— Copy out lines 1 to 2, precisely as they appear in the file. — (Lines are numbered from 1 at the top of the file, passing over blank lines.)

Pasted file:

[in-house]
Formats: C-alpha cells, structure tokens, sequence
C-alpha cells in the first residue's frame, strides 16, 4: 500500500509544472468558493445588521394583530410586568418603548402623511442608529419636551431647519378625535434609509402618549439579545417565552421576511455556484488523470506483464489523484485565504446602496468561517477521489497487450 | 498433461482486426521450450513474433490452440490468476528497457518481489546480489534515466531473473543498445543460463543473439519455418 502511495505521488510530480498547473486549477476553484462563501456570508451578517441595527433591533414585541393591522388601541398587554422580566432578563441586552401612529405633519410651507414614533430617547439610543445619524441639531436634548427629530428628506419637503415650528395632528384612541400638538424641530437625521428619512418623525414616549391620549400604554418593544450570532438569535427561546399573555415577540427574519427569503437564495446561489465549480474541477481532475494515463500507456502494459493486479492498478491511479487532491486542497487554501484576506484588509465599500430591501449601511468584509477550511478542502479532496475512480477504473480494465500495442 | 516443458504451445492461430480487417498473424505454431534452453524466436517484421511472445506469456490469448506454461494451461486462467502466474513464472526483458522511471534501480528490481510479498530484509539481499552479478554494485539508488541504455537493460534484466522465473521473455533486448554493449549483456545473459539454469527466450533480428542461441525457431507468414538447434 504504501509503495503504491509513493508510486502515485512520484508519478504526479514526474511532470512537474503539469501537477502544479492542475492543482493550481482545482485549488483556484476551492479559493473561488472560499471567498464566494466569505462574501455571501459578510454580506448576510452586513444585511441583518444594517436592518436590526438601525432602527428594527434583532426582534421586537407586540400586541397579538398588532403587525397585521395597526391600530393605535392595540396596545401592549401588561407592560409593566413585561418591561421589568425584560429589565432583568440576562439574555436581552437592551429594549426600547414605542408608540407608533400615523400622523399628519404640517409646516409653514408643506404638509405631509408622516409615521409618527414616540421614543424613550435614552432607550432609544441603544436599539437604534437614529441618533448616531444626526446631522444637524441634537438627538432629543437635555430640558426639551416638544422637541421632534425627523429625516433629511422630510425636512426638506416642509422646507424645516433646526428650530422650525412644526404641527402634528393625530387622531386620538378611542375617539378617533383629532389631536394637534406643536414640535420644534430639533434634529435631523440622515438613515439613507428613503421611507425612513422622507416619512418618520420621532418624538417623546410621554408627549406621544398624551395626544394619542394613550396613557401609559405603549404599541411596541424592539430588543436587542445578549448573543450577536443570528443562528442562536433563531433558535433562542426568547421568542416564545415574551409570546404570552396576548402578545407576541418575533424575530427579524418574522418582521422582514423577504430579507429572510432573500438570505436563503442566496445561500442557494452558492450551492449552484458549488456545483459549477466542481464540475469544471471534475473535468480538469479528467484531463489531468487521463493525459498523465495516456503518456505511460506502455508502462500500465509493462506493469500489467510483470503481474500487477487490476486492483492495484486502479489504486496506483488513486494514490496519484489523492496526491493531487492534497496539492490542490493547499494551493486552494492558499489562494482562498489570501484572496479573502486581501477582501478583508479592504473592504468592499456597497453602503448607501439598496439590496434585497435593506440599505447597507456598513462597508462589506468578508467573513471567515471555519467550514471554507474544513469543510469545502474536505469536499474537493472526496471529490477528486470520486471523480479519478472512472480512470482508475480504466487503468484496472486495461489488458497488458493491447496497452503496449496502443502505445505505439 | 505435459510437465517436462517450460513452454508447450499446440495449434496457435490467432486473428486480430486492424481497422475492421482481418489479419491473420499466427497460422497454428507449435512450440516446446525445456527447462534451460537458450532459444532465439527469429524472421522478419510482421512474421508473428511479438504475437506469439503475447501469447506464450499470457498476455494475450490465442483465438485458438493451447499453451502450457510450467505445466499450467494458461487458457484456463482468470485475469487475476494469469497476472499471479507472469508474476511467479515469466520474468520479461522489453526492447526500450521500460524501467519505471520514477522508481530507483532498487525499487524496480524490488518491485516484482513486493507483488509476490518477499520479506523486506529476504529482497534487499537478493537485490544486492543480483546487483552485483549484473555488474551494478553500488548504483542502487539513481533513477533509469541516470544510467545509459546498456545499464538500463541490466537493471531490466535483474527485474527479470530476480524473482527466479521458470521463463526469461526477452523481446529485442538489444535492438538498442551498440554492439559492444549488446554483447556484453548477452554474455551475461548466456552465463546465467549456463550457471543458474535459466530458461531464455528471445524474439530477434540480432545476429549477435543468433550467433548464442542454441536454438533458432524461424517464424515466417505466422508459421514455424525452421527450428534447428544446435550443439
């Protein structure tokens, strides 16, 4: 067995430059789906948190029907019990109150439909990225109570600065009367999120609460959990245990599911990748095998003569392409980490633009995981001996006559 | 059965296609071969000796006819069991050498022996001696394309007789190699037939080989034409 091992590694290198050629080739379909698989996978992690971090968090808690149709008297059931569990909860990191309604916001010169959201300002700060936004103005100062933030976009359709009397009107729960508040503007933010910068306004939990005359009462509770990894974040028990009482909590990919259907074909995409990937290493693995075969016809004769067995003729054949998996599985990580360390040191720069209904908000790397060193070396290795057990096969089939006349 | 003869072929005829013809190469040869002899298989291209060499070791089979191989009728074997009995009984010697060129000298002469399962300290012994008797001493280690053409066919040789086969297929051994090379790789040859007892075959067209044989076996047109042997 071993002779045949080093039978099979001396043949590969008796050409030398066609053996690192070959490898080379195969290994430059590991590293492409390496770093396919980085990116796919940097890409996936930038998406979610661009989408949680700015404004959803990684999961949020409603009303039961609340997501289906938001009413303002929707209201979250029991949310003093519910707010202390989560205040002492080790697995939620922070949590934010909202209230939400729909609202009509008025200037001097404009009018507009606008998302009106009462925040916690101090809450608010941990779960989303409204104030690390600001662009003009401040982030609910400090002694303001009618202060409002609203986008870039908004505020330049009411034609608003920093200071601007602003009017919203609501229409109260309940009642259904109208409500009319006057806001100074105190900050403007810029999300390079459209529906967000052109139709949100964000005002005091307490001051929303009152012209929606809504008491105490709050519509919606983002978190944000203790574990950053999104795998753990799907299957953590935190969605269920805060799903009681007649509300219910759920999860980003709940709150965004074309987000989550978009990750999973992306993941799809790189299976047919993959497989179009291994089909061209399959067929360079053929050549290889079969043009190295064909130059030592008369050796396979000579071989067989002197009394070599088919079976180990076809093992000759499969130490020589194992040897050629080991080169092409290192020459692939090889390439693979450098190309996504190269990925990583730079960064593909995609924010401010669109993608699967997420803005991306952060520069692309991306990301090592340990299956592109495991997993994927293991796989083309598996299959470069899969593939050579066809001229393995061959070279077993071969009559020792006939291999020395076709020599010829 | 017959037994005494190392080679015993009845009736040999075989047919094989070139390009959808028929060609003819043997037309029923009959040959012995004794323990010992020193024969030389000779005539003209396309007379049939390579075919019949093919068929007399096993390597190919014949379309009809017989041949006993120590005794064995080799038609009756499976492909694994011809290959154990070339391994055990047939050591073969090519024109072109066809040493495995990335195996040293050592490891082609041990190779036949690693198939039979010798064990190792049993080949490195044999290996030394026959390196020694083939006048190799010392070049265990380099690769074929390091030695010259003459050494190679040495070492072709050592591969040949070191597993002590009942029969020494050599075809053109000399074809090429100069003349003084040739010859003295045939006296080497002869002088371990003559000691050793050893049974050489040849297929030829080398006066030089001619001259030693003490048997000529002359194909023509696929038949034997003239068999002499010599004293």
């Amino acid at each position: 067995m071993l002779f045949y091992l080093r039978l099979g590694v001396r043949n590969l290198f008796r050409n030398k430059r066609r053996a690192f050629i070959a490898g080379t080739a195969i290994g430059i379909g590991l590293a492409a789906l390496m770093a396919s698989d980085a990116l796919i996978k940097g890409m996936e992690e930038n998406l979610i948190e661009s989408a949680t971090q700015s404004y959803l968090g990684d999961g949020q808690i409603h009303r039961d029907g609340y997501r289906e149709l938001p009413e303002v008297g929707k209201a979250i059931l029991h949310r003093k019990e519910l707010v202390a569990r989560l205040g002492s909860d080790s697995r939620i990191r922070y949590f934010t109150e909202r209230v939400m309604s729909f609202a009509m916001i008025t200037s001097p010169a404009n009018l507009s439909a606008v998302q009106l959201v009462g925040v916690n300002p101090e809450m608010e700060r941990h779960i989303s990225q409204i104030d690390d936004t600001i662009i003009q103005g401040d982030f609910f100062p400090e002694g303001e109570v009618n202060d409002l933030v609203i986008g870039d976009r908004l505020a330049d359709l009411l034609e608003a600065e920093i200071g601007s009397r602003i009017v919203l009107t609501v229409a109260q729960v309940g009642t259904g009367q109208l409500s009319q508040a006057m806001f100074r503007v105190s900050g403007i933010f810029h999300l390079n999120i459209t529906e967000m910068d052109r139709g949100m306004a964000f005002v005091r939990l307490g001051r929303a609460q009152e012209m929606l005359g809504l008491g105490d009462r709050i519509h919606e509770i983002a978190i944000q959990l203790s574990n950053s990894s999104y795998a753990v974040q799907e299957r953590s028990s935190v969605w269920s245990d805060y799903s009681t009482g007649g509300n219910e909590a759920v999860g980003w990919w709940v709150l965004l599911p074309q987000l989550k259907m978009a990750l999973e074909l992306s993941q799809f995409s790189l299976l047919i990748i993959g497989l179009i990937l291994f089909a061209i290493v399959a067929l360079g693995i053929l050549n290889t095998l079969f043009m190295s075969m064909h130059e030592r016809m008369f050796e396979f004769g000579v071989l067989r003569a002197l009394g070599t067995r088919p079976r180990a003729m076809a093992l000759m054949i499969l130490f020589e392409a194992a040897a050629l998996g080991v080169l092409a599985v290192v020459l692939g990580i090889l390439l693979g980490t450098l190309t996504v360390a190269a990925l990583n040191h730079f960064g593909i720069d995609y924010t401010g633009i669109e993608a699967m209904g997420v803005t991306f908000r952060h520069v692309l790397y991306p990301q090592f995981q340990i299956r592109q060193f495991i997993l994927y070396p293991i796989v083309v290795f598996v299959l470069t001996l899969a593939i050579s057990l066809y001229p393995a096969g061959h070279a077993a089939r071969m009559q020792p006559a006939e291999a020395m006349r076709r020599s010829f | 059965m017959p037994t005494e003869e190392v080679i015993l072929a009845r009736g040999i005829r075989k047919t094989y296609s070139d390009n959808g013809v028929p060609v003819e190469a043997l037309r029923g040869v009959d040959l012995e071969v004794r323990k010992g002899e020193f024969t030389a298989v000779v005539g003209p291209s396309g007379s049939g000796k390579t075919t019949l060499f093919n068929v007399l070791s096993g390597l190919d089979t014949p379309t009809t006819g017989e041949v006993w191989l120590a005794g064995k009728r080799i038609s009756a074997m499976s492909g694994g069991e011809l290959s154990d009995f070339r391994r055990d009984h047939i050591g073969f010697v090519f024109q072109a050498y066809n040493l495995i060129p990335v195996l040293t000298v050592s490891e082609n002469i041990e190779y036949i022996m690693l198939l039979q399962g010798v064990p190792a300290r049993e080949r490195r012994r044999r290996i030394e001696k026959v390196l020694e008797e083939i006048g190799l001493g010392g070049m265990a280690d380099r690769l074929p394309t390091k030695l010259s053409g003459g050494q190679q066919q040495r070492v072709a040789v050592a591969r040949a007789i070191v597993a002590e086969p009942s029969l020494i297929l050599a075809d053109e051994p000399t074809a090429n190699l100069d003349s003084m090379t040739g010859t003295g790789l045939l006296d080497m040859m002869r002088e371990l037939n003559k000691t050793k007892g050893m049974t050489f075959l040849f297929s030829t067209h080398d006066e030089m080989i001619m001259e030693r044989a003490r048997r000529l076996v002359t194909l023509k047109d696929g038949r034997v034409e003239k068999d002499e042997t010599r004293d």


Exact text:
[in-house]
Formats: C-alpha cells, structure tokens, sequence